What is _critical_ is that the throttle cables be properly installed and inspected for damage before reinstallation. Some types of goof's could cause the throttle to hang *wide open* without warning :!: :!: :!:


HTH! :)
 

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125 psi sounds a bit low to me Willie given the Insights 10.4:1 compression ratio.

Ultimate pressure can be calculated after defining air temperature (IAT) and atmospheric pressure (BARO). WIth "normal" new leakage's allowing for a 10% loss, up to 20% is considered "serviceable". But even if its maxed, without other symptoms its just a general indicator of overall internal engine wear.

But there can be major differences in the accuracy of gauges. Remember its not only the specific pressure but the differences in pressures between cylinders. And if your trying to evaluate "top" or "bottom" engine wear a "wet" test also needs to be compared.

This is where a percent leak down test shines vs. a simple compression test. And Dan has been advised months ago in an earlier post of its benefits. ;)

Further vacuum leak diagnosis is definitely indicated before "worrying" about internal engine wear.

HTH! :)
 

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Throttle Body

Willie, John
Yeah, your both right. I'm pretty sure the mechanic did a compressoin test when Dan had the car at Honda. Leak down test, probly not. I did fail to mention about points like the gasket and o-ring for the throttle body. Not much to do but plenty to mess up if ones not careful. Checking with a good vacuum guage is a good idea. If I remember correctly, we used to spray an arisol to assist in finding vacuum leaks. Do you think that might work and if so what type of arisol? Jack
 

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John:
The service manual states 128psi as "new"
The test was also done with the IMA disabled which would yield less than 400rpm. cranking speed. per the service manual.
Elevation may have something to do with my test as the "INSIGHT GARAGE" is at 2,450 ft.elevation.
Jack;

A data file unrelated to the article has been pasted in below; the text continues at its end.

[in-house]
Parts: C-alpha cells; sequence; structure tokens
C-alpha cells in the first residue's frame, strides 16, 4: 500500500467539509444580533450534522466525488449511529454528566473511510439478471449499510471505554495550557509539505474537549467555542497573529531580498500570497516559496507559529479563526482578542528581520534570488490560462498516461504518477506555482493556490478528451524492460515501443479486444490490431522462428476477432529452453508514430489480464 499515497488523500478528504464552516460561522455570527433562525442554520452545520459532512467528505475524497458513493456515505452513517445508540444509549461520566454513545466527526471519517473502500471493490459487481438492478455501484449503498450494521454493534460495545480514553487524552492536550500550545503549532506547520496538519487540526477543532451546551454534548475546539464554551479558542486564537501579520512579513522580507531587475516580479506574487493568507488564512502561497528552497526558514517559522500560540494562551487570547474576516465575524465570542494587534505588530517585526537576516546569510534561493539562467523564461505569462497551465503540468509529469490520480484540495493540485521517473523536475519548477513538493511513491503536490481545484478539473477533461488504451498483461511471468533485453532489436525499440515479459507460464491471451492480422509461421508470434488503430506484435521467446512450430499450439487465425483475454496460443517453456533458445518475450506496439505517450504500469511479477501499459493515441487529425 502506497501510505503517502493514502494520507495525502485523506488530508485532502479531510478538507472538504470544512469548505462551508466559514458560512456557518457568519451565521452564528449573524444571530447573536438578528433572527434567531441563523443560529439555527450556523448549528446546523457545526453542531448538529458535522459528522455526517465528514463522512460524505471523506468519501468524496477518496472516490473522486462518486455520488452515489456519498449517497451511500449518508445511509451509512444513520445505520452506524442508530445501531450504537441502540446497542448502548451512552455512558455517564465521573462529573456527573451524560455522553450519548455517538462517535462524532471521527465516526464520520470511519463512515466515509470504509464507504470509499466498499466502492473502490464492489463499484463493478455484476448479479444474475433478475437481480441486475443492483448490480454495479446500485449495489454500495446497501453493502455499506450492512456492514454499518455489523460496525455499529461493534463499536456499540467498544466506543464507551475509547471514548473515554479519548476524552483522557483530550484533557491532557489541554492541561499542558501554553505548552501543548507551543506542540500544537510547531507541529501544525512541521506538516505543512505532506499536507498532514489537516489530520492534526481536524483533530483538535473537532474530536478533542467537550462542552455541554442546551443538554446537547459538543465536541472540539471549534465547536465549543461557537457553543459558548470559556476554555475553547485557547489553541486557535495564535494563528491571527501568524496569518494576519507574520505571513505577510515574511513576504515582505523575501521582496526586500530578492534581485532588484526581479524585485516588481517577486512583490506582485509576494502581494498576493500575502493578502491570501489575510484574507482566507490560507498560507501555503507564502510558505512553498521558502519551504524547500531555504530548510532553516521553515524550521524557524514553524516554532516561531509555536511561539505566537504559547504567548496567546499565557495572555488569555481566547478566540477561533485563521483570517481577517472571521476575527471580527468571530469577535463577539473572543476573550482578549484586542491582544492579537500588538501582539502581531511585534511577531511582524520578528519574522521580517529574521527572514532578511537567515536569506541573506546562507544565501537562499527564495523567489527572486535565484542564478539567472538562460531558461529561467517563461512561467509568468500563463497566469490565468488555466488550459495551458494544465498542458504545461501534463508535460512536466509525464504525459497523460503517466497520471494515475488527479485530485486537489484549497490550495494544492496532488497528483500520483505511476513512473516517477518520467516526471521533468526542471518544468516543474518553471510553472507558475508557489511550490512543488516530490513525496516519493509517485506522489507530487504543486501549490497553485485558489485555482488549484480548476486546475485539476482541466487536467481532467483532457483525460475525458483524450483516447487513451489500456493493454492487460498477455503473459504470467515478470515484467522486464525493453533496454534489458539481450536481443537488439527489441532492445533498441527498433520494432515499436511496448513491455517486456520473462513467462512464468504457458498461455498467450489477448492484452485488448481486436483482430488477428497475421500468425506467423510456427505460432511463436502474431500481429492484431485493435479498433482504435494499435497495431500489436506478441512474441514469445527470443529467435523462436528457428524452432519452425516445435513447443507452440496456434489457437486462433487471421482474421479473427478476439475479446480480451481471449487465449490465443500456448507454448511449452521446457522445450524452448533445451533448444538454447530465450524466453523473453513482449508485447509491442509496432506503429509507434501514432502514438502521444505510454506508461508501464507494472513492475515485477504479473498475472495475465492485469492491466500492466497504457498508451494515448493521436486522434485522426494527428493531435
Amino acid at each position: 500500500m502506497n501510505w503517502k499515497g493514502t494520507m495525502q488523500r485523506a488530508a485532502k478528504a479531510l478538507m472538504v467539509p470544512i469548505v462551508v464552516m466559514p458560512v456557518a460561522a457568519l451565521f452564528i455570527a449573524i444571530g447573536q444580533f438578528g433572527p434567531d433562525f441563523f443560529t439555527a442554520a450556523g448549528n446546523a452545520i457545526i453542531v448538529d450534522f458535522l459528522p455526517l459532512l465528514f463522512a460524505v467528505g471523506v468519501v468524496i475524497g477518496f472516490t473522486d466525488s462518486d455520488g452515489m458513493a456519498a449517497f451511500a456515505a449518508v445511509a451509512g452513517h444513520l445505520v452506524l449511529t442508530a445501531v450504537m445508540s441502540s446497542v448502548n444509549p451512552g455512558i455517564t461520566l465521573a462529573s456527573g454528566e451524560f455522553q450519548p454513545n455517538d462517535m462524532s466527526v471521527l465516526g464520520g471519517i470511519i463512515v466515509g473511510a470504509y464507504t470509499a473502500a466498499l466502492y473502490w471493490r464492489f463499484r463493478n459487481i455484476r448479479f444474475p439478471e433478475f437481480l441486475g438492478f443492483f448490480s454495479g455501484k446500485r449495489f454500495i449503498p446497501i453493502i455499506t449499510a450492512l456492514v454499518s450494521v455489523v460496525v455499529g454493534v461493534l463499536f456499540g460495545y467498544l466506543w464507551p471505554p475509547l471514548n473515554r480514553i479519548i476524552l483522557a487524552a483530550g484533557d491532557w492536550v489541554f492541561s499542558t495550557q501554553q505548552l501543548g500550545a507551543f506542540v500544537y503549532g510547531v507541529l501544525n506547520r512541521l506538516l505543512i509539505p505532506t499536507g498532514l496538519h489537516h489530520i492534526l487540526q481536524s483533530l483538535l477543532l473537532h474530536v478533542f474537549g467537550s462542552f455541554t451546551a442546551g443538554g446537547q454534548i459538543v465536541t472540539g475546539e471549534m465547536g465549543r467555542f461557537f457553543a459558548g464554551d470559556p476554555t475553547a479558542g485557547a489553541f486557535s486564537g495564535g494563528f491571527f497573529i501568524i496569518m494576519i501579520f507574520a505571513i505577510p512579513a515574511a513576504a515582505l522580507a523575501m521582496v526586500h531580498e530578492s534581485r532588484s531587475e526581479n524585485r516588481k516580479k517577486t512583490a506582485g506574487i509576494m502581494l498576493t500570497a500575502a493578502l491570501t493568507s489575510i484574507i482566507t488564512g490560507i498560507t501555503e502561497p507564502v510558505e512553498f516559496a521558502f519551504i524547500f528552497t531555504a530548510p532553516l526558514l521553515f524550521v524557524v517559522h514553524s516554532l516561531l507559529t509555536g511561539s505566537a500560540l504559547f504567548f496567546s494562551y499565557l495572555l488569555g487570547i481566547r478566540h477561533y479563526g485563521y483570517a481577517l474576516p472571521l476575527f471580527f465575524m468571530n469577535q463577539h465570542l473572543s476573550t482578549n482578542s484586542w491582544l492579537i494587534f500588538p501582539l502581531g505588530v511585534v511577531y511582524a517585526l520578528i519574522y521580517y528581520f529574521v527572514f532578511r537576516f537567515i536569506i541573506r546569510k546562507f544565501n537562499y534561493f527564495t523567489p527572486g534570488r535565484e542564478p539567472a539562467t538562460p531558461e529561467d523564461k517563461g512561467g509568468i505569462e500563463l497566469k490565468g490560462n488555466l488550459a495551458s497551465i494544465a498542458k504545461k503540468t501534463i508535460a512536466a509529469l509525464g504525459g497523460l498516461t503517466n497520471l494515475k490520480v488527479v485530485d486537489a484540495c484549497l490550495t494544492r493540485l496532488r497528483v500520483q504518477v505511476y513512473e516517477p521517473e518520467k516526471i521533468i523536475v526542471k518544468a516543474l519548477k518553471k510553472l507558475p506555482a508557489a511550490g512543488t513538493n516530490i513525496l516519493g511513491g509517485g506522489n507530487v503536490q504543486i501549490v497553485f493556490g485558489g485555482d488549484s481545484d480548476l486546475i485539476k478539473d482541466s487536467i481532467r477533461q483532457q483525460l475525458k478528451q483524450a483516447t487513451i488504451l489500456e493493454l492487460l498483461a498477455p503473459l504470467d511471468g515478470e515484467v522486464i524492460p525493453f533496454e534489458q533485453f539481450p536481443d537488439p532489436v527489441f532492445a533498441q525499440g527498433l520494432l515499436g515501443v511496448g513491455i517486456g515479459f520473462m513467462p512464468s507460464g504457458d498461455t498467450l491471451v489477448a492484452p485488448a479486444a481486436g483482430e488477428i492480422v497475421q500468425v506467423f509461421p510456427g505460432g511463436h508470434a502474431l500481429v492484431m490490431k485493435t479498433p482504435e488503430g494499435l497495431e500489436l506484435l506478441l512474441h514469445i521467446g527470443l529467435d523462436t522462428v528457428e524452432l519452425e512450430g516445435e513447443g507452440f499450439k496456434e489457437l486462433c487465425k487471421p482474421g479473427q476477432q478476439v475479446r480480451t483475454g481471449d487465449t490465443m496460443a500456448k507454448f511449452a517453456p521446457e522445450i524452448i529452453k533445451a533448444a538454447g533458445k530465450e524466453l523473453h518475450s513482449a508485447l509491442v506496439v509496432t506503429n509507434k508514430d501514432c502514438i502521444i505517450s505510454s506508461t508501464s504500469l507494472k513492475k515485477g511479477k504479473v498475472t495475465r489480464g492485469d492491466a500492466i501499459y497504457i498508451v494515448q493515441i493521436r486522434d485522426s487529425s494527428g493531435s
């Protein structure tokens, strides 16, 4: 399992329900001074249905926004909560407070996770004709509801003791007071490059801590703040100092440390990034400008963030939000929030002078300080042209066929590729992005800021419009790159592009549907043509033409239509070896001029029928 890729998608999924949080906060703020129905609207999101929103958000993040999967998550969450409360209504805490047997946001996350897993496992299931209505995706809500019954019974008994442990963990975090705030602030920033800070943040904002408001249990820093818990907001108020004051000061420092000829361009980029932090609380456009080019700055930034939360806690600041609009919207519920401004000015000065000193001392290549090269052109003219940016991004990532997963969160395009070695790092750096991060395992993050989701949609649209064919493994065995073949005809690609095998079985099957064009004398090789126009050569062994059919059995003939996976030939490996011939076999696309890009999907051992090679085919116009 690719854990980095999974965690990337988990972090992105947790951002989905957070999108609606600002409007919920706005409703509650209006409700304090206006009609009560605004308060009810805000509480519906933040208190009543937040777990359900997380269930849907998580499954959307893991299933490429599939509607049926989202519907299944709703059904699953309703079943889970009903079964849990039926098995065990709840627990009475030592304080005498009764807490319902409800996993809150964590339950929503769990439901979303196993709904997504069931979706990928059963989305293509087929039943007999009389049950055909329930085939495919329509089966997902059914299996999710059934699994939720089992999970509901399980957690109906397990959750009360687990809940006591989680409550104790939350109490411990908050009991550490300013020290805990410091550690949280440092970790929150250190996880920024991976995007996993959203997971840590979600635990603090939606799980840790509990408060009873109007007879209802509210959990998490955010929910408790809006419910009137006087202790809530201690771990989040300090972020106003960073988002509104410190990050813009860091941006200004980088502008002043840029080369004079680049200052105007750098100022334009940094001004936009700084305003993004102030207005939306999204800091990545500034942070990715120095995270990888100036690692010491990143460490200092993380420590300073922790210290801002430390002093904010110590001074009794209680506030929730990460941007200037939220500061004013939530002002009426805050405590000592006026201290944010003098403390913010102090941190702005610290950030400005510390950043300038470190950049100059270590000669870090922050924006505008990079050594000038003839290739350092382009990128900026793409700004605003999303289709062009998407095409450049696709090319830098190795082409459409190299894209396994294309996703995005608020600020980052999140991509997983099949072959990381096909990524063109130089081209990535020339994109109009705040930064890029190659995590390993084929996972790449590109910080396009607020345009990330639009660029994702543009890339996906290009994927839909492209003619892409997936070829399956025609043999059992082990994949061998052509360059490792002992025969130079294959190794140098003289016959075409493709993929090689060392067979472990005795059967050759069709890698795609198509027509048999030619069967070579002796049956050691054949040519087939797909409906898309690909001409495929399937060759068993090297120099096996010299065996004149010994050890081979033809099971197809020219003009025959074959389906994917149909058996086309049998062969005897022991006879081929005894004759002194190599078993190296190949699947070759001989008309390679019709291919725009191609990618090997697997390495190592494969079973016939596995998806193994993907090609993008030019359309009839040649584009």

I normally use the "spray carb cleaner" or WD40 for locating vacuum leaks.
 

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Discussion Starter #9
Leak down test

I don't think anyone's ever mentioned that to me before. I did take the large intake hose off the throttle body and stuck my finger in the small hole on the side. No effect. When I rev the engine by the throttle cable, there is a little hissing from the butterfly, which I think is normal, but there seems to be no added suction at all. I really wish I knew as much about this as I do about computers! :lol: I can check the vaccuum to the brakes tomorro morning, but my braking seems fine, and common sense would tell me I'd notice something. Jack, if you know how to test this stuff, maybe I could drive to Venice some Saturday. Mileage has dipped to the 40s now and it 's not seeming so unique. :cry: Tomorro, I check all the bolts and screws I can. The only thing I found today was the sensor that goes into the side of the large air intake hose was very dirty and I cleaned that. - Dan. PS A compressiontest was done.
 

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What was the compression reading? (in psi) at cranking speed, no IMA.
 

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Discussion Starter #11
compression

The dealer didn't give me raw numbers, but they did say that although 1 of them was slighty lower, they were all within tolerance.

Dan